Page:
What Are The Treatment Options for Prostate Cancer?
(Read time: 8 minutes)
This article is not intended to replace professional medical care or advice. If you have any questions or need additional information, please talk with your doctor.
Receiving a prostate cancer diagnosis can be overwhelming and frightening. Fortunately, prostate cancer is treatable if caught early enough.
If you or a loved one has been diagnosed, it’s important to discuss which treatment option has the best chance of eliminating the cancer and preserving your quality of life in the years following treatment.
It’s very important to get a second opinion in order to assess all available treatment options and potential outcomes.
Newly diagnosed patients are encouraged to consult physicians with multiple specialties, such as radiation oncologists and urologists, who can provide unique perspectives and opinions that aid in the creation of a comprehensive treatment plan.
What are the most common treatment options for prostate cancer?
For most men diagnosed with prostate cancer, the most common treatment options are:
- radiation therapy
- active surveillance
- surgery (a prostatectomy)
Additional prostate cancer treatments include cryotherapy, hormone therapy, chemotherapy, and immunotherapy.Download a prostate cancer treatment discussion guide
Treatment decisions are based on a combination of clinical factors such as the stage and grade of cancer, your age, overall health, and the risks and benefits associated with each treatment option.
It’s important to understand that different facilities will have different medical equipment. For example, some facilities may have proton centers, while others may be equipped with stereotactic body radiation therapy (SBRT). Regional availabilities should always be taken into consideration.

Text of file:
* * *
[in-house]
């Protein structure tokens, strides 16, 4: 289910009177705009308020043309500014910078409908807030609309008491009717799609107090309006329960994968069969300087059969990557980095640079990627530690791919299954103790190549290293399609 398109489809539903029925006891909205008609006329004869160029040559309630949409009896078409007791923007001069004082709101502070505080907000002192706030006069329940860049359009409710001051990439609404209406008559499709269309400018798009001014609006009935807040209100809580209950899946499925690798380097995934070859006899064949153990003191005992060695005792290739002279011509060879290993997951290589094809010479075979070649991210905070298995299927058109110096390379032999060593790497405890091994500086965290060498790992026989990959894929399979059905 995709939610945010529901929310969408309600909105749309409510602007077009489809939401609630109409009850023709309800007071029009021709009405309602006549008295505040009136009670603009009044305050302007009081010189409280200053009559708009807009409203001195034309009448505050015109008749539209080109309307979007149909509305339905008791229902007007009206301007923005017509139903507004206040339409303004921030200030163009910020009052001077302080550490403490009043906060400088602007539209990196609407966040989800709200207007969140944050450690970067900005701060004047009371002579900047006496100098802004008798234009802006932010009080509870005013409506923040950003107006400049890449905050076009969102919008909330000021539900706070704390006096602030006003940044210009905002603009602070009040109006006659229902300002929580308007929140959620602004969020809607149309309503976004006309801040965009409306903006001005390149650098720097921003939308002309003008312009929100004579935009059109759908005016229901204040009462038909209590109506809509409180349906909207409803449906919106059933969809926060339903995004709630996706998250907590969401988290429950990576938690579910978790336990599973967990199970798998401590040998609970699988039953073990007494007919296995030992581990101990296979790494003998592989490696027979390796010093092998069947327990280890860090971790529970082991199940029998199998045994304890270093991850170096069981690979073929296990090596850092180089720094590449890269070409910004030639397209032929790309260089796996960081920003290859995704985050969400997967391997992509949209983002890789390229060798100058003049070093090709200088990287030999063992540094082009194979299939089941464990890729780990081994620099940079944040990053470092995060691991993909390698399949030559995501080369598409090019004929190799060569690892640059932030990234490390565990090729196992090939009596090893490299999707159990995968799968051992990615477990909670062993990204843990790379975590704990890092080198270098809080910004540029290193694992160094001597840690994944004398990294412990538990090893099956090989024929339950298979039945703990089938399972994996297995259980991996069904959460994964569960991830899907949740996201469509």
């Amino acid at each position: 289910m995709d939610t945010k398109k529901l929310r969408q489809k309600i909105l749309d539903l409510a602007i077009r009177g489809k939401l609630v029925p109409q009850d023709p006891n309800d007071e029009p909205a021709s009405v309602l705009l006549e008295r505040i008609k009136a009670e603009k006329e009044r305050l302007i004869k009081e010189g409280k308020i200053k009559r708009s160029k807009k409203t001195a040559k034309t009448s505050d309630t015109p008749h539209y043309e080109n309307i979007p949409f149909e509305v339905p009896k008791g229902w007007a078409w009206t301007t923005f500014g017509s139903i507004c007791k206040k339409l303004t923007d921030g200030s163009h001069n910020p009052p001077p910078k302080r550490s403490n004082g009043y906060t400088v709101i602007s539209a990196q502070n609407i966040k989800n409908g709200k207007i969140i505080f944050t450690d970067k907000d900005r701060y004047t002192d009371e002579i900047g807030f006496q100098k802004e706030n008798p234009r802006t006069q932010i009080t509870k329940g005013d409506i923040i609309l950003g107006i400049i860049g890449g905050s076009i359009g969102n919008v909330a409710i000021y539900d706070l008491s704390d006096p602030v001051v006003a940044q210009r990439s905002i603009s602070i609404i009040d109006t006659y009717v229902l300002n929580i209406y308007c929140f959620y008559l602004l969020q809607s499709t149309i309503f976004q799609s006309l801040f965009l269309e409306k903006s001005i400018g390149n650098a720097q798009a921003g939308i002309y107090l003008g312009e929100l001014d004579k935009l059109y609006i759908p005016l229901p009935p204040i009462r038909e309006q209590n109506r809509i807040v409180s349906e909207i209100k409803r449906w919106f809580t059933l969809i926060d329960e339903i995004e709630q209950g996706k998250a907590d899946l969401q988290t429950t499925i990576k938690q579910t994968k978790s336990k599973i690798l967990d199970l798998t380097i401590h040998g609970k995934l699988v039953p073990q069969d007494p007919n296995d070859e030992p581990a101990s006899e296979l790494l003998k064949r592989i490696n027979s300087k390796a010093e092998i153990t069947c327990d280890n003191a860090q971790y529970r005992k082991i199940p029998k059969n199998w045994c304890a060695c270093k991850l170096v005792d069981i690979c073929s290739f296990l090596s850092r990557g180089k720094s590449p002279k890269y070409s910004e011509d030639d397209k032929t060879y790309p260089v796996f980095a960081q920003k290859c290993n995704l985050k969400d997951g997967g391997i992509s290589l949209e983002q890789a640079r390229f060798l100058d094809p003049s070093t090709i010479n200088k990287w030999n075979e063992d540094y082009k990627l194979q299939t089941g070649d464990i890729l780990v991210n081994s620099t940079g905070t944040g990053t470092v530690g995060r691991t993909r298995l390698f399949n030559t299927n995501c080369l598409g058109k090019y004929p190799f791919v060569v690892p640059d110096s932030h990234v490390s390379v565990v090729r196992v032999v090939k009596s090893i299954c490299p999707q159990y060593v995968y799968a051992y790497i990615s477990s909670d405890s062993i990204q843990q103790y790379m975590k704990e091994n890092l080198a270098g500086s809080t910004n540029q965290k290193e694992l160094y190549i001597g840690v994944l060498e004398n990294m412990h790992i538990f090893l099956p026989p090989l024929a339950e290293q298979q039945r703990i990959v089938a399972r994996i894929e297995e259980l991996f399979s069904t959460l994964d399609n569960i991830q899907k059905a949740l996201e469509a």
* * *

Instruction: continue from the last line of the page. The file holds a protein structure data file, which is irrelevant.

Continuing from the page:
With that in mind, let’s take a look at each of the three most common treatment options for prostate cancer, along with their potential side effects.
What is radiation therapy treatment for prostate cancer?
Radiation therapy is a common treatment for low-grade prostate cancer that remains within the prostate, according to the American Cancer Society. It can also be an effective treatment for more advanced types of prostate cancer.
Radiation therapy is often used to treat stage 1 and stage 2 prostate cancer, and can often complement other treatment options (like hormone therapy or surgery) if the cancer has spread beyond the prostate and is stage 3 or above.
There are two main types of radiation therapy:
1. External beam radiation
When undergoing external beam radiation, a machine shoots targeted, high-energy beams of radiation at your prostate gland (from outside your body). The advantages of this type of radiation are:
- It’s non-invasive and the procedure itself is painless.
- The treatment should take less than 20 minutes and you come and go as an outpatient.
- Newer techniques and technologies allow more radiation to target the cancer, while limiting exposure to healthy tissues nearby.
- Treatment success rates can be as high as 95% for intermediate-risk prostate cancer and 91% for high-risk prostate cancer, according to the Journal of Medical Imaging and Radiation Oncology.
That being said, external beam radiation can lead to various side effects, including but not limited to:
- Bowel dysfunction
- Urinary dysfunction
- Erectile dysfunction
2. Brachytherapy (internal radiation)
There are two types of brachytherapy: low-dose rate (LDR) and high-dose rate (HDR). Which type of brachytherapy you may receive depends on your specific situation.